• Investing in companies like the above will give you a good feel for how investing  in a stock works. These are low risk stocks that WILL yield good percentage returns.
    • What’s a Dividend?
      • According to Investopedia, a Dividend is:

        A dividend is a distribution of a portion of a company’s earnings, decided by the board of directors, to a class of its shareholders.

  2. The 1 Cardinal Rule of the Entire Stock Market:
    • Buy Low, Sell High. This rule seems obvious enough, but people often get dragged into market hype and aren’t looking at a stock critically, or even questioning what growth catalysts are and whether or not the stock has already run up or not. Now I’ve made (almost) all my money off of stocks that have completely run-up, but still have enough juice in them to make money. In years past I’d invest in Netflix every January, and every time all the analysts would saying that it was going to report a bad earnings report and such. It never reports a bad Q4, and I make sure I snag it every January (except this year because the market was just in free fall) – at least for a couple of days. The best way for a newer investor to enter the market isn’t during times where every stock is having a heyday. The chance of buying a stock at an overbought price during bull markets are decently high. Rather, wait to enter the market until it starts going down a little bit. If you can find a stock trading 10% below what it normally trades at, stocks are losing value, and it’s something that’s been through a lot and has a stable business, then it’s almost never a bad bet to get into the market. Stocks devalue below where they should be trading at least twice a year, so it’s always best to gauge your timing and be patient before entering the market your first few times.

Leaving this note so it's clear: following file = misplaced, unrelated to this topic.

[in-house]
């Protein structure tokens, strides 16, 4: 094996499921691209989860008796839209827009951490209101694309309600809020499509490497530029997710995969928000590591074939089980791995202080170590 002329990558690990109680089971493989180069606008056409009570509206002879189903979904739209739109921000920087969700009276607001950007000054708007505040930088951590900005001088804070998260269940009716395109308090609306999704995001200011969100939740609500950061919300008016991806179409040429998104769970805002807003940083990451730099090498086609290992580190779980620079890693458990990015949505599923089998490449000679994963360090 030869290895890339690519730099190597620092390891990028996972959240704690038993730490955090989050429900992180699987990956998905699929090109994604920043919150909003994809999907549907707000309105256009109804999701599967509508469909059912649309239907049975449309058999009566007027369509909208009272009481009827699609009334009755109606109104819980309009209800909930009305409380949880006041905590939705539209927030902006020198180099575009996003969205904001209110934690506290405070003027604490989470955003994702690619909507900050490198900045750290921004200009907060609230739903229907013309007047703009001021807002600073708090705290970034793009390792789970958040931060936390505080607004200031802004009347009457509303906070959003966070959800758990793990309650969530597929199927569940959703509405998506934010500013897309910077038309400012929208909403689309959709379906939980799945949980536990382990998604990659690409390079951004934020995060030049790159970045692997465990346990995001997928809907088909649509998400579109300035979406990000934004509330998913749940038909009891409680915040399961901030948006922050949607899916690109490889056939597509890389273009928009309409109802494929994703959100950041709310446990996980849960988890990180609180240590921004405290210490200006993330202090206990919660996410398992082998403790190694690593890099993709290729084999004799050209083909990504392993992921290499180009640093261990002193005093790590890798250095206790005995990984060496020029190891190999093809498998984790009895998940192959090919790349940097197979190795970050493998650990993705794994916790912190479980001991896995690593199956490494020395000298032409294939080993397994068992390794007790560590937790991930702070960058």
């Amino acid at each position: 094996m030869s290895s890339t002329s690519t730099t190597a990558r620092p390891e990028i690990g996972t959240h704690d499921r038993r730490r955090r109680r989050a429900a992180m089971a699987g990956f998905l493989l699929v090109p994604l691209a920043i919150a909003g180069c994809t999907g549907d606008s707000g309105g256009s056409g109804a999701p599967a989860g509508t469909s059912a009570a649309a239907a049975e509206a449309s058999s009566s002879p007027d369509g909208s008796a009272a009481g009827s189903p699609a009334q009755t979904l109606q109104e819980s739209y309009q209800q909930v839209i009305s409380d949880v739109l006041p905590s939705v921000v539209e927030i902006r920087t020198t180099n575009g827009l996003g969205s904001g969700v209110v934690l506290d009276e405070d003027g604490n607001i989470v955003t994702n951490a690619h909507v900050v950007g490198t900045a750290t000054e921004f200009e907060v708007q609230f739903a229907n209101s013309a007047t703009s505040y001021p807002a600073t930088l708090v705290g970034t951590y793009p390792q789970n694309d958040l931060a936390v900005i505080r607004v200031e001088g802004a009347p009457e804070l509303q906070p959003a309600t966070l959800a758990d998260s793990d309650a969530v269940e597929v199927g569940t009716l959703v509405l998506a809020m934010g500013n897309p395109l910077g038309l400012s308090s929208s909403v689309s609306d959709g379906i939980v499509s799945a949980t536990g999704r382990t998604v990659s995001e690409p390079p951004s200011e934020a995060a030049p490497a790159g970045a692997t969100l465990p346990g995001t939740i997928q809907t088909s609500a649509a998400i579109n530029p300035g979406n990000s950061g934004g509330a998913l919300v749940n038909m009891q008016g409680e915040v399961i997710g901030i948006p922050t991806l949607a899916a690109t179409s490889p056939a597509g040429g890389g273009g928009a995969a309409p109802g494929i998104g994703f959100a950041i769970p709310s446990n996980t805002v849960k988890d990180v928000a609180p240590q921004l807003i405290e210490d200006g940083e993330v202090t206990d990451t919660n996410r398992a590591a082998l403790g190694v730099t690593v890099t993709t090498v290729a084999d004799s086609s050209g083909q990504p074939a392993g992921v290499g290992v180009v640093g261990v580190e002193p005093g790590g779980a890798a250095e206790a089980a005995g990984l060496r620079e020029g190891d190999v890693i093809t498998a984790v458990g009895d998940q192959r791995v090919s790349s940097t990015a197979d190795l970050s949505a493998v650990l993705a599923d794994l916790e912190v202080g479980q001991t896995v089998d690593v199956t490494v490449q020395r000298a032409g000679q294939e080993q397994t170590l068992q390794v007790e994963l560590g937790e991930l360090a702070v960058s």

3. Use Public Opinion as a Tool:
    • The day after a terrible act of violence involving guns happens, personal security stocks surge while gun stocks drop like a brick. If you read the article I linked above you would know that this is the best time to buy gun stocks. Like this every stock has a trigger for when it declines on external factors it was not responsible for, and you should try to find that and capitalize on it.
  4. Create a Spreadsheet and Track Your Investments for 6 Months.
    1. If you can track your gains and losses and identify exactly why you made a trade and why the stock went up or down, then you will already be ahead when you invest your actual money into the market. Even if you stick with low risk stocks, or stocks that I mentioned above, this will still be a good exercise, and it will help you raise your investing IQ. I did this everyday for about 2 years as well as maintaining my own Google Finance Portfolio. I recommend you go to How the Market Works and create your own portfolio.

This was just part 1. I wrote this article because people kept asking for it. There’s still a lot left to do, and I know it was pretty disorganized, but I threw in the 3 most important things you need to know, as well as the definition of a stock. If this was helpful please leave a 5 star rating.